I bought this book because I was intrigued by the amount of 5 star reviews it had garnered (63 out of 64 at the last look).  Nothing can be this good, I thought. But wow, was I wrong! I was captivated from the first page. From the cute and the courageous to the mean metal Dimmer-Dammers, from the tribe of pigs led by Kadogo to Gordon, the lovable cave monster who’s afraid of the dark, this is the perfect read.

Escape from HatMy Review 

‘Escape from Hat’ tells the story of a young boy, Cecil Bean, and his faithful and devoted lucky rabbit, Leek, and a black cat called Millikin whose job it is to create misfortune in Cecil’s life. By Millikin’s machinations, Leek is drugged, kidnapped and dropped into an evil and incompetent magician’s hat, inside of which he falls into the depths of Millikin’s dark world of ‘Hat’ from which return seems unlikely. Here Leek meets a fairly mixed bag of good and bad creatures but his patience and kindness sees him through. That, and the never-ending desire to be with his human again to protect him against Millikin’s bad luck. Millikin discovers Leek has survived the other creatures and conditions of Hat, and is now wandering through his space. He vows vengeance upon him and calls on his legions of other black cats to help.  Cecil meanwhile, dogged by constant bad luck since Leek’s disappearance, meets a mysterious old man who proffers an in-depth knowledge of Cecil’s situation and much encouragement to change it. Cecil listens well, makes up his mind and sets out on a quest to find Leek. Both Cecil and Leek experience difficult and frightening times as they go on their respective, and often parallel, journeys. But neither is deterred. In fact, both are driven by the same inner need to be together again.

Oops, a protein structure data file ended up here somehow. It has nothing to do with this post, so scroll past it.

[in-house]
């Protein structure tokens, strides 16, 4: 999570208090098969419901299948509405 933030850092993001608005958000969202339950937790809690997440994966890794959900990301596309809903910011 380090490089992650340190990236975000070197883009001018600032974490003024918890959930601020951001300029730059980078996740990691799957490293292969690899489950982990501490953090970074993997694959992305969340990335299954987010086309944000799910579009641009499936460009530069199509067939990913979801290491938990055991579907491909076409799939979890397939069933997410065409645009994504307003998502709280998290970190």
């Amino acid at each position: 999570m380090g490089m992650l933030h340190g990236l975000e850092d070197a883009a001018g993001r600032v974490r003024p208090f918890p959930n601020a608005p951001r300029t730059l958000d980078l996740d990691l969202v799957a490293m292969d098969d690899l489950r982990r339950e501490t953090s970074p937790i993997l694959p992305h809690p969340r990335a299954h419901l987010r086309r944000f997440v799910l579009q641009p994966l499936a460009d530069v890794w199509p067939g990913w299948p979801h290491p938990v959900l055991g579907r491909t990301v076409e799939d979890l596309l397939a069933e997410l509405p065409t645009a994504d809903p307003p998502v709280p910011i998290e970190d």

This is a book about duty, determination and friendship. There is plenty of action and suspense and lots of surprises. The truffle part is hilarious and almost believable. I found I had to keep on reading, wondering what may happen to Leek and his companions next, and where Cecil was, and how soon would he come to the rescue.  That is not to say he does – you will have to read the book to find that out.

The pages are interspersed with both black and white drawings and striking colour plates, of which I much preferred the latter, but that is only my opinion. Both are extremely well executed.